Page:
Other: box of books/journals, emergency bookbag/kit lovingly packed by Jennifer (with medicines, sunscreen, and a first aid kit, among other things), emergency ID/cash, bag for dirty clothes, Tide, dryer sheets, oil.  The Spirit of Adventure.

I hate packing because I know I can’t plan for everything.  I’m sure I’ll get somewhere and realize I missed something.  But then…that’s what credit cards are for, right?

Anything else you think I’ll need?

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Categories: Tuesday Update, Uncategorized | Tags: , , | 1 Comment

The Excuse Experiment

11:53 a.m. I receive a text message from Kelly Sue DeConnick and the “Bitches Get Shit Done” distribution list.  “What if today you wrote down every time you made an excuse to avoid doing something?”  I immediately think of the dozen and a half I’ve already made this morning and decide I want to do better.  Challenge accepted.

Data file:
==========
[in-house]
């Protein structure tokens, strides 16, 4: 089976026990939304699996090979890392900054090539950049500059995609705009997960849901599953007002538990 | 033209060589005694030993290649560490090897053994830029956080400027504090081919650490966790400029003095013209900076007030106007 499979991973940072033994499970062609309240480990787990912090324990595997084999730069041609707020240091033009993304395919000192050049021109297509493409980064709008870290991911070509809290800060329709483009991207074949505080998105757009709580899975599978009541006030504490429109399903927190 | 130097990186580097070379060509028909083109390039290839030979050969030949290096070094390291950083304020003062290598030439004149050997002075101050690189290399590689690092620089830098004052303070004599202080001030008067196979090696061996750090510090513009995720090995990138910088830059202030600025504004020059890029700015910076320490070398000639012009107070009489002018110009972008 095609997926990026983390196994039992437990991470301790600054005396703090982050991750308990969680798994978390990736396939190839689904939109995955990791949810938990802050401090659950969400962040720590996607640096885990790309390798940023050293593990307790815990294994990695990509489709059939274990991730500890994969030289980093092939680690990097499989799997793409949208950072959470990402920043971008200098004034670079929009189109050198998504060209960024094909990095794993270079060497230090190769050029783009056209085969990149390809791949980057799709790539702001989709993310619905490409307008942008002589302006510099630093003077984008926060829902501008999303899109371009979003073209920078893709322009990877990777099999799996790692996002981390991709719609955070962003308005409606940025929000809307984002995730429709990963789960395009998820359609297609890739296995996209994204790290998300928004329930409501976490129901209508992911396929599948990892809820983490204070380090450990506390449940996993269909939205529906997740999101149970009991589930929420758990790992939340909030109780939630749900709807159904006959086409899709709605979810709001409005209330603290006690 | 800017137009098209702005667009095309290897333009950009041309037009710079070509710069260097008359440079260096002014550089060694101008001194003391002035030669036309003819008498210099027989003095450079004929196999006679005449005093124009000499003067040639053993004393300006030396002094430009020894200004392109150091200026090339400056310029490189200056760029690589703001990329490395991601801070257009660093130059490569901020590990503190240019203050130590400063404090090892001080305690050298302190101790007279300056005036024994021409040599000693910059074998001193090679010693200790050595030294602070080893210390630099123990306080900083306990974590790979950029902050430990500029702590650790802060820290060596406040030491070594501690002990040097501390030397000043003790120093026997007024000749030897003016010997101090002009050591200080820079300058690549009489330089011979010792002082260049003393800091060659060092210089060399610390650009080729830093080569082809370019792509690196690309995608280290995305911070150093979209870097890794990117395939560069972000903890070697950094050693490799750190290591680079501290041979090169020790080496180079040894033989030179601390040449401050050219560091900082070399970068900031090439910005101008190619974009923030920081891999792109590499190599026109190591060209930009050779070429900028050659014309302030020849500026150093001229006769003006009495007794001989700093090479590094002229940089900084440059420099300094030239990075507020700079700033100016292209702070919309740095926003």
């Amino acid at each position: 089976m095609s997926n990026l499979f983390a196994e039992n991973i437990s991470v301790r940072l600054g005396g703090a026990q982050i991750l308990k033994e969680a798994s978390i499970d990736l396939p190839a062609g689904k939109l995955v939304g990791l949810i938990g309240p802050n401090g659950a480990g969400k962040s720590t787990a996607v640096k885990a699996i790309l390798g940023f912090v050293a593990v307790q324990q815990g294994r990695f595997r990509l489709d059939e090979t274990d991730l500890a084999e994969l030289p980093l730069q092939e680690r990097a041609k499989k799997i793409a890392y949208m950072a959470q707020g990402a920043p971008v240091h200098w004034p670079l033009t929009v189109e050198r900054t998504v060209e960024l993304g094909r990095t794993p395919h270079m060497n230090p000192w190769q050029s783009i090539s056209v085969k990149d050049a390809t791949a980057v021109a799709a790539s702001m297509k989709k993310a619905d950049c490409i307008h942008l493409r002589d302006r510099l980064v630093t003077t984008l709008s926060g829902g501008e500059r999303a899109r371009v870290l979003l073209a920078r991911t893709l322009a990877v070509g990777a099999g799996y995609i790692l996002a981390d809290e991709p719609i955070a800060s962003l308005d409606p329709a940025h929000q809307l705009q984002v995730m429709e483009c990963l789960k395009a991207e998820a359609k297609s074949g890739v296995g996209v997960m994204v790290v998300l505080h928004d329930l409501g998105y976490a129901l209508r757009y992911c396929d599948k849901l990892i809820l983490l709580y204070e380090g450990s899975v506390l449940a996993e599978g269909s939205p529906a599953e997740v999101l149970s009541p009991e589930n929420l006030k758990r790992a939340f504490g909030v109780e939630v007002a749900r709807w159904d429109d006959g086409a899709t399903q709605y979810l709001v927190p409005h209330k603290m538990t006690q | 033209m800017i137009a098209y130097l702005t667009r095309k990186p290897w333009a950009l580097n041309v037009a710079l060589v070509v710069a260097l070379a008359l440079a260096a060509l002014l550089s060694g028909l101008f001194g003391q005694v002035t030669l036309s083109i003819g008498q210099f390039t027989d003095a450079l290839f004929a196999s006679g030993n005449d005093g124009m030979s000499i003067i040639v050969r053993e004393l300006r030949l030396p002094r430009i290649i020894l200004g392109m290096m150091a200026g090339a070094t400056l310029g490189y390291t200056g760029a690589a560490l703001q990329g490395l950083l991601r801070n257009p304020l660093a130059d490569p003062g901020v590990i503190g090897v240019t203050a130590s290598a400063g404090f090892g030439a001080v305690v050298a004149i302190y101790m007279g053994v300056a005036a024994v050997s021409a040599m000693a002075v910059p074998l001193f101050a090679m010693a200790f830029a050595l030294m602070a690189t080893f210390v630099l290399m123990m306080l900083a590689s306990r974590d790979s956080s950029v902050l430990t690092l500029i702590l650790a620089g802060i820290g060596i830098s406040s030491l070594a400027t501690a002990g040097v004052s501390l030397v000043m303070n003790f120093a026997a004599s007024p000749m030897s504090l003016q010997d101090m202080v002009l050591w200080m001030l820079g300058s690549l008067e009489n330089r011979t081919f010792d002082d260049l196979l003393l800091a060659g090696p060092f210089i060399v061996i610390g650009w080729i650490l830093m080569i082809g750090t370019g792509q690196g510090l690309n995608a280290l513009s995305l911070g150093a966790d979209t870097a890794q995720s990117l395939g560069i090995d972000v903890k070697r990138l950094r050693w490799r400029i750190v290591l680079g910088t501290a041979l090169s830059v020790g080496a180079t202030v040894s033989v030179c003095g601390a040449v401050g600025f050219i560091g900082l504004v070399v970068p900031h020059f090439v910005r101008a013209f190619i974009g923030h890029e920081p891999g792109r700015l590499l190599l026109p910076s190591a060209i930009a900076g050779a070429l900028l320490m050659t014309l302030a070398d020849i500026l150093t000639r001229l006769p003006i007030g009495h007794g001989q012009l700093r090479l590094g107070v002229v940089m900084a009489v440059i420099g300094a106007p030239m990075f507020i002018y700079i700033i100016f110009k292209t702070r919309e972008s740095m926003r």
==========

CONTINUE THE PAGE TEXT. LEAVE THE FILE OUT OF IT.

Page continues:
12:01 p.m. “That’s not my job” and “someone else will take care of it.”

12:15 p.m. “It’s too expensive.”

12:17 p.m. “I really don’t know what to say.”

12:59 p.m. “Well they SHOULD have sent an e-mail.”

1:07 p.m. “That didn’t work last time, why bother again?

1:48 p.m. “I don’t have enough time to finish so there’s no point getting started.”

2:47 p.m. “I don’t REALLY need to do that.”

6:24 p.m. “I don’t feel like it.”

7:15 p.m. “I’ve already done enough today.”

7:31 p.m. “It’s going to be uncomfortable for me.”

8:04 p.m. “I’m too tired for this.”

9:15 p.m. “Nobody cares.”

9:16 p.m. “I don’t want to start anything.”

9:17 p.m. “It’s too late.”